One of my people — we’ll call her Jane — takes two drugs. A generic SSRI, and Nexium. While sorting through the options available to her, and running two scenarios, I discovered just how much Nexium costs her per year. More specifically, how much money she will save by switching from 40mg of Nexium to 2x20mg omeprazole capsules.
$594 per year.
I asked Jane if she’d ever taken anything before the Nexium, because it looked to me like she started it in early 2006, and she told me that she hadn’t. The doctor had given her samples, and then a prescription, and she’d been taking it ever since.
Here’s the thing: Nexium isn’t better than Prilosec. Yes, we all know it’s the isolated, active enantiomer of omeprazole, and its time to acid drop is a bit better, and “studies” (paid for by AstraZeneca) have shown that Nexium beats Prilosec in squashing acid production.
Except that it doesn’t, because if you look at the fine print, you’ll see that those glossy, purty brochures that the big-titted drug reps bring you compare 40mg Nexium to 20mg Prilosec. In fact, when AZ did studies comparing 40mg to 40mg, they discovered that the difference was inconsequential, so they didn’t include those results in their marketing materials. (My source for this is a former sales manager for AZ who used to have Nexium as a drug, and then went on to be a regional drug rep manager. He’s with Forest now.)
Pretty slick. And underhanded.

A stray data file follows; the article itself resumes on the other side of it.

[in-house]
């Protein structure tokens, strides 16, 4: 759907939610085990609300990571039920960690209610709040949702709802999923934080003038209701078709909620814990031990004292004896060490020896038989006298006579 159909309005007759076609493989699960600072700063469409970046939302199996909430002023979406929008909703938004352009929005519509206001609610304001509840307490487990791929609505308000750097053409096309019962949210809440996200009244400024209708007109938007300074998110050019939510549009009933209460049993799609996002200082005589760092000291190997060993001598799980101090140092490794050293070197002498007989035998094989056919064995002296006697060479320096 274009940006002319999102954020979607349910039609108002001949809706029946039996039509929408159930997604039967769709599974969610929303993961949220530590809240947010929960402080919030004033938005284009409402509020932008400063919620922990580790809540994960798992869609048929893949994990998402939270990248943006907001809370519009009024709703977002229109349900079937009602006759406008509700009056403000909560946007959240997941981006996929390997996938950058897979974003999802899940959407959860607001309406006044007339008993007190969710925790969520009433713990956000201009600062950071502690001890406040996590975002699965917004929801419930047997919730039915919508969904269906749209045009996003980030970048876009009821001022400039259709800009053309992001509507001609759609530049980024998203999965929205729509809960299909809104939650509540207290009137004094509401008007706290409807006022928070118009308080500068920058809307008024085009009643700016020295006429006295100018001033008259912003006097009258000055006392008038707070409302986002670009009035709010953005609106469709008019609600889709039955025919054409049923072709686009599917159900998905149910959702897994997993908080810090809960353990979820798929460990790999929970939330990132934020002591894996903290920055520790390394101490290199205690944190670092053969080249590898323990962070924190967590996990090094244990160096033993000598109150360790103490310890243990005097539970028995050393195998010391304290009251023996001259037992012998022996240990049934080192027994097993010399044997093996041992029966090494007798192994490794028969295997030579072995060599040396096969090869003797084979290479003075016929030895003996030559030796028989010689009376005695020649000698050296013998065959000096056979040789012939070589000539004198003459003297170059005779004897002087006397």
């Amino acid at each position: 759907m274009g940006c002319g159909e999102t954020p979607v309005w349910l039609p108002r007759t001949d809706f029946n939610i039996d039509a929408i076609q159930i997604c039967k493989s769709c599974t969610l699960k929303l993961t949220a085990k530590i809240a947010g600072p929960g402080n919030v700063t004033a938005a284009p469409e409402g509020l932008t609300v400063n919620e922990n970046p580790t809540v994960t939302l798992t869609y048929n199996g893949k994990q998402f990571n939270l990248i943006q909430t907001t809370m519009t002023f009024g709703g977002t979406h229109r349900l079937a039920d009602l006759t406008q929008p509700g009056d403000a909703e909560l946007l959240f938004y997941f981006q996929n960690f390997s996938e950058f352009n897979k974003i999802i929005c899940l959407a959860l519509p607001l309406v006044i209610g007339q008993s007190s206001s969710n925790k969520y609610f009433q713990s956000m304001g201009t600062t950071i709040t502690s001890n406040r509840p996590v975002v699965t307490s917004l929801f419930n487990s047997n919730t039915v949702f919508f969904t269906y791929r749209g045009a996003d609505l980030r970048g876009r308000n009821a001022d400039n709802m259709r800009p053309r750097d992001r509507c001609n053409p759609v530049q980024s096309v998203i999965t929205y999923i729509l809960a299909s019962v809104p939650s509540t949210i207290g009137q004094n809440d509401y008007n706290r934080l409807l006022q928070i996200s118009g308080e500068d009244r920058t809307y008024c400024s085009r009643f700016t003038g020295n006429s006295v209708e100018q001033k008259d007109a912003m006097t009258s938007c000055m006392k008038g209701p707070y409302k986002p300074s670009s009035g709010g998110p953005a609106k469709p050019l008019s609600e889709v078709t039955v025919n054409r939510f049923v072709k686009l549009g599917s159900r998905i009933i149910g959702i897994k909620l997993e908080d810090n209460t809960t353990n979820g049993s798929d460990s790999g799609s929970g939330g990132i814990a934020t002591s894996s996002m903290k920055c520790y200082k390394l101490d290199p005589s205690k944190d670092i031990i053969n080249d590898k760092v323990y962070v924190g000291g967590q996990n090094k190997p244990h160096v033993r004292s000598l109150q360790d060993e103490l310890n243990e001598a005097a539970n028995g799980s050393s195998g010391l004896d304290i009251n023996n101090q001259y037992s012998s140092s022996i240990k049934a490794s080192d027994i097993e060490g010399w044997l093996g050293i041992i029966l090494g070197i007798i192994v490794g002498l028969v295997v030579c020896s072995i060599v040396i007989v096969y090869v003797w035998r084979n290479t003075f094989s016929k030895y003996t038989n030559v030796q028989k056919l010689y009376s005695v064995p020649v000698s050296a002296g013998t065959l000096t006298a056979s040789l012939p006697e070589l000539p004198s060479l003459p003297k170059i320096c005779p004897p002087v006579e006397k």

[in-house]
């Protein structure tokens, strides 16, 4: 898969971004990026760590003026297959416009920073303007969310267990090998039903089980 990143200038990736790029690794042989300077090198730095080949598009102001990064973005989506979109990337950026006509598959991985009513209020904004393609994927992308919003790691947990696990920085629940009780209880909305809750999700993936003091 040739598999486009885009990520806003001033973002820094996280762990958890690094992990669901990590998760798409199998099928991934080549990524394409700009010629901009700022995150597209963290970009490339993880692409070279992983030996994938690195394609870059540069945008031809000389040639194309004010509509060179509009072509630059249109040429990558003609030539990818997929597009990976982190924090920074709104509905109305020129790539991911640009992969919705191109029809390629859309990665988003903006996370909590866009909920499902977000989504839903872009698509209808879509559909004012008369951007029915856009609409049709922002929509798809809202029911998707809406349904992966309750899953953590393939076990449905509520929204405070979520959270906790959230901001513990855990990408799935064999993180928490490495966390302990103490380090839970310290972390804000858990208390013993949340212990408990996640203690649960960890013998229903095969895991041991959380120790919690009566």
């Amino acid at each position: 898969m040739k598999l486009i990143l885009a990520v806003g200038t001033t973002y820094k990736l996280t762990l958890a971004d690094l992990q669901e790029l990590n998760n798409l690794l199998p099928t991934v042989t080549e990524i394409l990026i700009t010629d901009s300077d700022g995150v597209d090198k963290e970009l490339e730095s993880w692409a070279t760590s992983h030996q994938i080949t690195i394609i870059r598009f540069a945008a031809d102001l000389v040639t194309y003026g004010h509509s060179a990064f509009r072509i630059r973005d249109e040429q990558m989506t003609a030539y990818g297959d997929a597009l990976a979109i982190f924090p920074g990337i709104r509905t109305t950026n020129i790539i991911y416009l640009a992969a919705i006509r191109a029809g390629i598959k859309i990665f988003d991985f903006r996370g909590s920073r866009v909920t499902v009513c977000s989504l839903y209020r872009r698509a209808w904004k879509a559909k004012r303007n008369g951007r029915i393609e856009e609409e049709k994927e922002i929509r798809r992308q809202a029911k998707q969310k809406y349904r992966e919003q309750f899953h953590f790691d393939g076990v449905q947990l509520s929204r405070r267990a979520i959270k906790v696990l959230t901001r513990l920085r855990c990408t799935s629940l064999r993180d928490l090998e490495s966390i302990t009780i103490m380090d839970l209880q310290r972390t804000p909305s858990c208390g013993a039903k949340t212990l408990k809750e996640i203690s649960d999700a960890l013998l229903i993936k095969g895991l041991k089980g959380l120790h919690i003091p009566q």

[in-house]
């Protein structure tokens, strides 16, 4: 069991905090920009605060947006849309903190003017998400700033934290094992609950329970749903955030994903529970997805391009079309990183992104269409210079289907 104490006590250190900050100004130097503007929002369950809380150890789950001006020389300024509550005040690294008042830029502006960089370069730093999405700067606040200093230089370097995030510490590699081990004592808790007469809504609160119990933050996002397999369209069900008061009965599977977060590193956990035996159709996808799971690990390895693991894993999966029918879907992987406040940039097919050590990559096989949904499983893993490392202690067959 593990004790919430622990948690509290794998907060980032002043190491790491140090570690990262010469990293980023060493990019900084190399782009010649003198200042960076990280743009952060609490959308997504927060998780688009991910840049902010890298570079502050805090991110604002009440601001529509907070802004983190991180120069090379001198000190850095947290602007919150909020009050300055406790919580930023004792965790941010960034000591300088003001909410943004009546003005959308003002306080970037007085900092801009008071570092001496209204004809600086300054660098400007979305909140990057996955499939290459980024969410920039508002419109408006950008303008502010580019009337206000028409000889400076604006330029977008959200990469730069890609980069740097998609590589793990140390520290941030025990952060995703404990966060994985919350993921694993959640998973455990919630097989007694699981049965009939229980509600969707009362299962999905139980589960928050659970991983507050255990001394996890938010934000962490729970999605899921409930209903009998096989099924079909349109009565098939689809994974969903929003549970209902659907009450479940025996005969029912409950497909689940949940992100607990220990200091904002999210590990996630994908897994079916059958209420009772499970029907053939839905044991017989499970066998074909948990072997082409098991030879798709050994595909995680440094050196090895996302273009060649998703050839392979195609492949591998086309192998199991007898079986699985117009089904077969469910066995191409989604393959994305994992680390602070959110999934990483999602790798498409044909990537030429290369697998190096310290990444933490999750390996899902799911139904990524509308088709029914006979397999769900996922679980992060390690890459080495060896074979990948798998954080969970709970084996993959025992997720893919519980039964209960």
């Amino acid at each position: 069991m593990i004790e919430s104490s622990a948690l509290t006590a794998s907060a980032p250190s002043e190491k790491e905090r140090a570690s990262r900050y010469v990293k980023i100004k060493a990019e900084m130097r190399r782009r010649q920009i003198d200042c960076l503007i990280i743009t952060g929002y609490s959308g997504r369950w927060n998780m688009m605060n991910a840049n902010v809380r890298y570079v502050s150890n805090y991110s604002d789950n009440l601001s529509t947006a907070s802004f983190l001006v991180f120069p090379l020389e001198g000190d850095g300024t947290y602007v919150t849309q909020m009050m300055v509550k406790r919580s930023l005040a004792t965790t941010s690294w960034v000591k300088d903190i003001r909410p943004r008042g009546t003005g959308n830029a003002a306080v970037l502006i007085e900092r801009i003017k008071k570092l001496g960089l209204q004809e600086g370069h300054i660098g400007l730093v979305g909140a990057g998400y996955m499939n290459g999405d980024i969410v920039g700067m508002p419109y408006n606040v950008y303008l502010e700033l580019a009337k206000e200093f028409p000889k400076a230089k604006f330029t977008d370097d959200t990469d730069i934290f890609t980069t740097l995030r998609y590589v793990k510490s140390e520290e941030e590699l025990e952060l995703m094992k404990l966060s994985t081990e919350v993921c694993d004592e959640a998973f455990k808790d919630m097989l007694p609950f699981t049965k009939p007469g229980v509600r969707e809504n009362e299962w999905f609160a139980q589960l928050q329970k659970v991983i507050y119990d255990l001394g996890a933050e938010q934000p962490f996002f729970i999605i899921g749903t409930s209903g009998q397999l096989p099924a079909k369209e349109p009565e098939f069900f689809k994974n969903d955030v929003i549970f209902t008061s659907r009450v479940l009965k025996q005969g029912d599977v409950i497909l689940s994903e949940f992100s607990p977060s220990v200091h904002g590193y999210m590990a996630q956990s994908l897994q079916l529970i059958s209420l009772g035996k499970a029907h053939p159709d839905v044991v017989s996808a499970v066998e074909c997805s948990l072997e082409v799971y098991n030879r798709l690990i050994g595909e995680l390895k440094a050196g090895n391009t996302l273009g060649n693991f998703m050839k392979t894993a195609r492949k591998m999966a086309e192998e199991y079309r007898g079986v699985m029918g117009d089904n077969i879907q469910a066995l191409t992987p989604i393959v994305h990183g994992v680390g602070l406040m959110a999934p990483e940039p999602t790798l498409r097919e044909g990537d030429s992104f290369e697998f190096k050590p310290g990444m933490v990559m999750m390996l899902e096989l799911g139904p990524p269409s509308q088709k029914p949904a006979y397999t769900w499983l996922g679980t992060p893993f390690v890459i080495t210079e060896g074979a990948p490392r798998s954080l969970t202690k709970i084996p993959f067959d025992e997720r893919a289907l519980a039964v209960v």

Oh, and time to acid drop isn’t a particularly important metric, by the way, because PPIs are maintenance meds, not Tums. And Nexium was only something like 2% better than Prilosec for the 8% of the study participants that even showed a difference. Whoopty-do. Clinically significant? Not especially.
Back to saving money. By changing from Nexium to Prilosec, Jane is able to pick a different Part D plan that has a lower premium, not to mention that when she comes to the pharmacy, her copayment will be lower, too. So Jane will be switching. And she could probably eke out a few more dollars in savings if she tried just 20mg omeprazole daily, but I thought I’d be generous by allowing for a non-standard dose in my calculations so her doctor would feel better about switching.
There is a tiny, tiny percentage of people — less than 1 in 100 — that do not respond to omeprazole that do respond to esomeprazole. No one knows why this is, and simply changing from one to the other results in marked improvement. That is no excuse for reaching right for the Nexium over the omeprazole, because sometimes the reverse is true: omeprazole works when esomeprazole does not. Sometimes neither of them work and you need to pick a different drug altogether. This phenomenon is true across all drug classes, and is another reason that having an inflexible, national formulary is a BAD idea.